• Highly successful people quickly tend to become superstitious. They’ve maybe never really experienced failure, so it holds a terrible fear for them. They’ll do almost anything to keep that fear at bay, from steadfastly ignoring needed change to the silly rituals some sports champions follow to “ensure” another win.

  • For them, change seems to represent only the potential of failure, not the chance of greater success. They attribute their past achievements to specific actions taken then, not to a process of adaptation and improvement. It’s as if they focus so much on the moment of triumph that they forget the way they reached it. They try to freeze that blissful instant in place by repeating past actions again and again.

  • They suffer the secret fear that any change might move the basis for winning into areas where they are not so strong. It’s as if a sports champion faced a change in the rules of the game. Alter those, and his or her long-practiced skills might no longer count for so much. And the very idea of developing new skills, given all the effort it took to develop the original ones, is terrifying.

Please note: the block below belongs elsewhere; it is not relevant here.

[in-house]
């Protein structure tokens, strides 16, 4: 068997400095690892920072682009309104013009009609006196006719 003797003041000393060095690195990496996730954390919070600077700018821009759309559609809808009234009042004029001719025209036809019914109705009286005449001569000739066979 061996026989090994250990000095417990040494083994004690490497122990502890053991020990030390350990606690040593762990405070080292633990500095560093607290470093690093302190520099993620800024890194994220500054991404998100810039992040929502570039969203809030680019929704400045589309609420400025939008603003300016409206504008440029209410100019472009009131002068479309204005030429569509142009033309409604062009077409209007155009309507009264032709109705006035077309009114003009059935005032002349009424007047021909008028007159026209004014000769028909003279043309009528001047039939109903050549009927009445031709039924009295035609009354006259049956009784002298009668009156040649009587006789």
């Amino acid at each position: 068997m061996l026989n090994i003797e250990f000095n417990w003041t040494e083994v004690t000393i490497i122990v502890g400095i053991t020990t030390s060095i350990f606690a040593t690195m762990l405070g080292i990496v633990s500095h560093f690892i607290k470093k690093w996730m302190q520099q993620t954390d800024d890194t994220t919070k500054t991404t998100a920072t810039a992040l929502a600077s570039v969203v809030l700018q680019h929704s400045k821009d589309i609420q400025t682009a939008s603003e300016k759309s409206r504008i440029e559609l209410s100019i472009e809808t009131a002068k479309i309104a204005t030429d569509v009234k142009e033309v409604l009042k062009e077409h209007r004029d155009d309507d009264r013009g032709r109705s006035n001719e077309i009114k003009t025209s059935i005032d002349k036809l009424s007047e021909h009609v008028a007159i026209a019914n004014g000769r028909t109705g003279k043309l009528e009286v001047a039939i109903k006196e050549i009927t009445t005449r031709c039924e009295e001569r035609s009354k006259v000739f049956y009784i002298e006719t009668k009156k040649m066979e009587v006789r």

• They become so used to focusing on a set path to success that they over-estimate its long-term value and dismiss the potential benefits of change. Whenever a positive value, like achievement, becomes too strong in someone’s life, it’s on the way to becoming a major handicap. It’s as if they try to freeze the current (successful) situation in place to avoid needing to make yet more effort to change with future circumstances.

The curse of unbalanced values

A sense of achievement is an extremely powerful value for most successful people. They’ve built their lives on it. They’ve always achieved at everything they do: school, sports, the arts, hobbies, work. Each fresh achievement adds to the power of the value in their lives.